One day a regular guest at the Park Hyatt in Washington, D.C.
approached concierge Elaine Oksner, and said, "Elaine, I need an
elephant." He wanted it for a photo shoot for his wife, who was running
for political office. "I'll check in with you after lunch to see how
you're doing," he added.
Using her ingenuity, Oksner first called the National Zoo to
see if they rented out elephants. While they didn't, a local petting zoo in Virginia did. Oksner had
her elephant even before the guest had finished lunch.
It was all in a day's work for a professional working in one
of the most prestigious service careers in the hospitality industry - concierge.
The term "concierge" first appeared in France
in the Middle Ages and came to refer to the officers of the royal palace guard
whose job it was to protect the king in his palace. The concierge was the
holder of the keys in the royal households, with access to all the important
rooms. The concierge's responsibilities were diverse, including overseeing the
administration of domestic services and performing special tasks at the request
of the royal court. The definition broadened with the rise of the grand
European hotels in the 16th and 17th centuries, though it was not until the
mid-20th century that the concierge became a must-have feature of North
So prestigious is the concierge that there is an
association, from France,
dedicated specifically to hotel concierges, Les Clefs d'Or, whose motto is
"service through friendship". Today their membership numbers more
than 3,500 concierges representing 37 countries. Members are distinguished by
the gold keys they display on their lapels.
Though it's not every day Elaine Oksner, a former president
of Les Clefs d'Or USA and
now concierge at the Four Seasons Hotel in Palm Beach, Florida,
has to find an elephant for a guest, one day is never like another in her busy
Yes, the concierge is often the person guests call on to
make reservations, organize car rentals, give directions, share local
knowledge, make activity suggestions. But his or her work rarely ends there.
"You often get called to help out with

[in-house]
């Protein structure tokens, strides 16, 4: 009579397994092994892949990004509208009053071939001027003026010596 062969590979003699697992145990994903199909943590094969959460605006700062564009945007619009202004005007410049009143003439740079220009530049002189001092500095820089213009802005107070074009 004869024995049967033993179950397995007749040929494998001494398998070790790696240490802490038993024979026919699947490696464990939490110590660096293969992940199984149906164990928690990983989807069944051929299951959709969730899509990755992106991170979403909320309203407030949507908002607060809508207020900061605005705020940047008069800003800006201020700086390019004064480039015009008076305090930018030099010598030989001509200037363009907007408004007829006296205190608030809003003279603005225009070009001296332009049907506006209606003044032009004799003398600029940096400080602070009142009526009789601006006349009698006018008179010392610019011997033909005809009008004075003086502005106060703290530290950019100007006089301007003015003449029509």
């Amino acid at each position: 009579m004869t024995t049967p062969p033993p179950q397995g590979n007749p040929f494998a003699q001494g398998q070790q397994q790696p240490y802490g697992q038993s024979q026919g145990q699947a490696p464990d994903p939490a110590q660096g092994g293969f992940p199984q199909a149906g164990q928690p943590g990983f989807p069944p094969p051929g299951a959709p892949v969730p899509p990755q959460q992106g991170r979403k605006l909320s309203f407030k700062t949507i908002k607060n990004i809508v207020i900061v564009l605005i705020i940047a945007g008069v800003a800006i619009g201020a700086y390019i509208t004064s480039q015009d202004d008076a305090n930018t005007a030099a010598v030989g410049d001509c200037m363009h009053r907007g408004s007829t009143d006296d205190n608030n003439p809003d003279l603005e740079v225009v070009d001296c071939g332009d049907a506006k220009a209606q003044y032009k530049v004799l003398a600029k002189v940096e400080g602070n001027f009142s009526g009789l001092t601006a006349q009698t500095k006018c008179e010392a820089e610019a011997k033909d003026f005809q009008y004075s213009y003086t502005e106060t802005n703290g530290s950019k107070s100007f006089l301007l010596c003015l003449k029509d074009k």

emergencies," says Oksner. "At The Breakers (where she used to work),
a man got a call that his son had had a terrible accident, and all commercial
flights had left for the day. We had to do whatever we could do to get him a
flight." On a happier occasion, Oksner was called to organize a
"faux" wedding for a couple who gave her very little time to create
their special day. Once a customer had his high end luggage damaged. Oksner had
to go online and locate which stores carried it. "You never know what
you'll get in a day," she says in understatement.
Roberta K. Nedry, president of Hospitality Excellence, Inc.,
which promotes service excellence through guest experience management and
develops specific programs to enhance guest and customer service, offers these
criteria for becoming a successful concierge:
"A successful concierge is absolutely a personality
type," says Nedry. "You must remain calm in a hectic environment and
always display integrity. You need to have an extensive network of contacts and
a knowledge of how to develop these contacts." The concierge can become a
hotel guest's social adviser, personal confidante, and all-around information
provider, with a knowledge of everything from antiques to zoos.
Since being a concierge is not your average 9-to-5 job, it's
no surprise the path to becoming one is not a straight line. Elaine Oksner, for
instance, was originally a dancer, who likes to say she's "fast on her
feet." Others have been teachers, nurses, public servants, flight
attendants and travel agents - anyone with enthusiasm and a commitment to
Concierges earn on average $20,000-$50,000, but a successful
concierge can earn much more, since this career relies heavily on gratuities.
Many concierges make the leap from the hospitality industry to the corporate
environment, says Sara-ann Kasner, president of the National Concierge
Association. "There's a huge crossover from hotel concierge to corporate
concierge." She herself came from a background in sales and marketing,
public service and public relations before becoming a corporate concierge.
For all concierges, the greatest reward seems to be what
Kasner calls "a psychic salary we all get paid - the mental satisfaction.
This happens over and over. Someone says, 'I don't know what I would have done